The first part of 2014 experienced three major events that will dramatically change the CDN landscape. All three events involve acquisitions, with billion dollar companies buying smaller ones.
- Akamai acquires Prolexic
- Verizon acquires EdgeCast
- Imperva acquires Incapsula
Questions abound in the industry as to how these acquisitions might impact the short term outlook, and long term, within the CDN ecosystem. It’s safe to say that 2014 is going to be the biggest year the CDN industry has had in the last decade. The growth of video consumption, the proliferation of mobile devices, and the global security threats facing enterprises, have forced CDNs to change into dynamic hybrid CDNs with new business models.
The Evolving Akamai
Akamai made a brilliant decision in acquiring Prolexic. The acquisition catapults Akamai into the #1 DDoS protector in the world, surpassing Level 3, AT&T, and Verizon, in terms of infrastructure dedicated to stopping and killing off DDoS attacks. As the dominant Edge Security Protection player, there is really nowhere else to go for Akamai, but deeper into the security stack. That means Akamai must extend its security portfolio, and acquire a cloud-based security company that has a presence in the data center security niche.
Four Security Pillars
- Global Edge => Data Center => Network => Endpoint
After Akamai makes an acquisition of this kind, its business model changes for the better, and they will start competing more directly with Imperva and Zscaler. Once Akamai is in the data center security space, it will have the time to build out its feature set so its mimics Zscaler, as there are dozens upon dozens of security features in this area.
Akamai Media’s Business
Being in a dominant position, means that Akamai must fight an endless amount of new entrants, and smaller established players. In the media space, Akamai generates more than 45% of its revenue from media accounts. The #2 CDN media player is most likely Level 3, but that gap between Akamai and Level 3 is wide. It’s possible that Akamai does 4x to 6x of more revenue in the media delivery business than Level 3.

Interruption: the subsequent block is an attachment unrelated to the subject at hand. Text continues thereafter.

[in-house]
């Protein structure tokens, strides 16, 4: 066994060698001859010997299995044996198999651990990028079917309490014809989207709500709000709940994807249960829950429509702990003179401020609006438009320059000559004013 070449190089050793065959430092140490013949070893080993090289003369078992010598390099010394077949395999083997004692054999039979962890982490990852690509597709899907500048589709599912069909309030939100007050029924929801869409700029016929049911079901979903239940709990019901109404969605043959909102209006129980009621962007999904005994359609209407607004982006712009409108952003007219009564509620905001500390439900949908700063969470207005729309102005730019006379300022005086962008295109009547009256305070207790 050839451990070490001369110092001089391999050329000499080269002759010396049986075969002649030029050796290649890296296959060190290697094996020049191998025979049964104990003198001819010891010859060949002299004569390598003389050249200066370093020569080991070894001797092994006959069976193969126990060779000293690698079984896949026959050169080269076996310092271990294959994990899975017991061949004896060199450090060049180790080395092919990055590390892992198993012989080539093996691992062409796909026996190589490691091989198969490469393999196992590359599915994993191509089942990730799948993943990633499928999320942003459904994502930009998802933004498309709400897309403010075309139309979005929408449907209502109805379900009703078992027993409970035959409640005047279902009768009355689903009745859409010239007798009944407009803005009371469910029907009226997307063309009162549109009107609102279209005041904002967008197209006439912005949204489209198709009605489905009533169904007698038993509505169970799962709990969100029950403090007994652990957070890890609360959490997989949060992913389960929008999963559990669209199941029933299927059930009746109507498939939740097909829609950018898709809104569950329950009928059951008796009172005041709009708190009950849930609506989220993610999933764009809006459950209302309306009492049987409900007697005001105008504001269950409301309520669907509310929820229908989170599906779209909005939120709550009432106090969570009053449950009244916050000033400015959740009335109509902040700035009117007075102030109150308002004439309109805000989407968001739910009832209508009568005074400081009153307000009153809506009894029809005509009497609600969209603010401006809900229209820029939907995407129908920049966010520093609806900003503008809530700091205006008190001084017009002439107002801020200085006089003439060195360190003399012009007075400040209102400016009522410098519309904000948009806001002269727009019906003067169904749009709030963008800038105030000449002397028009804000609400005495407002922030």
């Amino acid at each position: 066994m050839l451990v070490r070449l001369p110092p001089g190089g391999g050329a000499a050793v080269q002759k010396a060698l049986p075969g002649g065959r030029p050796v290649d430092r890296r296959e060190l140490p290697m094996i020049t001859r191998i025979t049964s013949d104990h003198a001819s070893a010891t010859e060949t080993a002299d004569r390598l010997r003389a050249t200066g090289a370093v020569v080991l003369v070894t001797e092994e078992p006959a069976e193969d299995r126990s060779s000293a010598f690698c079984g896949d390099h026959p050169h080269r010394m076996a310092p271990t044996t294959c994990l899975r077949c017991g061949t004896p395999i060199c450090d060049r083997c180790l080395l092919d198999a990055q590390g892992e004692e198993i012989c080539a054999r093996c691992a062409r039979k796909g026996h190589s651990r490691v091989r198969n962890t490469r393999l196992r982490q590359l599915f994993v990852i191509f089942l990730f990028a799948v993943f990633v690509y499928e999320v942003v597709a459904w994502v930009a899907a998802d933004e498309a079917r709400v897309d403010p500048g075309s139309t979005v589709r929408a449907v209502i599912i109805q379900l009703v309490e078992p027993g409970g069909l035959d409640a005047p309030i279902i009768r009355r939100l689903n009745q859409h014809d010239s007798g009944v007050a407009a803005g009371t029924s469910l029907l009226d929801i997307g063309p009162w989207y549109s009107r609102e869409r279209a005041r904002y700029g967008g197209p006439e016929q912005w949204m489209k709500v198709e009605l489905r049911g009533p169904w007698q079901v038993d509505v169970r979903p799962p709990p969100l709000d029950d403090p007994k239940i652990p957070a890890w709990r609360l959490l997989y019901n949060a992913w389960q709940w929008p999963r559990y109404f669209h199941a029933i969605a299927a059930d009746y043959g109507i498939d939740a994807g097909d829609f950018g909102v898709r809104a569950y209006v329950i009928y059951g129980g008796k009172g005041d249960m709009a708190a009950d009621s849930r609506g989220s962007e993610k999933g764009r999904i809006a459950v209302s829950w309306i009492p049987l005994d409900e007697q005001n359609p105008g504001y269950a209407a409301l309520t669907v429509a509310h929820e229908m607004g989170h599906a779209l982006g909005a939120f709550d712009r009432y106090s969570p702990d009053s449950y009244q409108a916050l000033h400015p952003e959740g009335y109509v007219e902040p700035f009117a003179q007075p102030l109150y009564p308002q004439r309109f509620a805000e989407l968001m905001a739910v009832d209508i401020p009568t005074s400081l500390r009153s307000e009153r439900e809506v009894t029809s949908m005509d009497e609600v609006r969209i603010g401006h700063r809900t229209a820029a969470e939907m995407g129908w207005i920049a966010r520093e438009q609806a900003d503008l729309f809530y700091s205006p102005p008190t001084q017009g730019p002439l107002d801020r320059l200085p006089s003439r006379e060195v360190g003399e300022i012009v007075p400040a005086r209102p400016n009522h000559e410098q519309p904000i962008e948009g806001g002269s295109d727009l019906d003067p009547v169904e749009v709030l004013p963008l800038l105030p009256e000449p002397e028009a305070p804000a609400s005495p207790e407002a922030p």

All Akamai has to do at this point to be successful in this media space is to grow with the market, which is growing between 10% to 20% per year. In conclusion, Akamai’s media business is safe, but the security business is dynamic, and Akamai has limited control over it. They will have to exercise good judgement, and take plenty of risk, to grow the security business into a $1B business.
Akamai and the Competition
Once Akamai moves deeper into the data center security tier, all CDNs will have to rethink their business models, especially those CDNs taking accounts away from Akamai. Akamai will be able to mix and match its feature set, in order to keep their accounts. Thus, Akamai will be able to match the price per GB on caching and streaming, that’s being offered by smaller CDNs, but it will make it up on the security features it sells to customers that the competition lacks.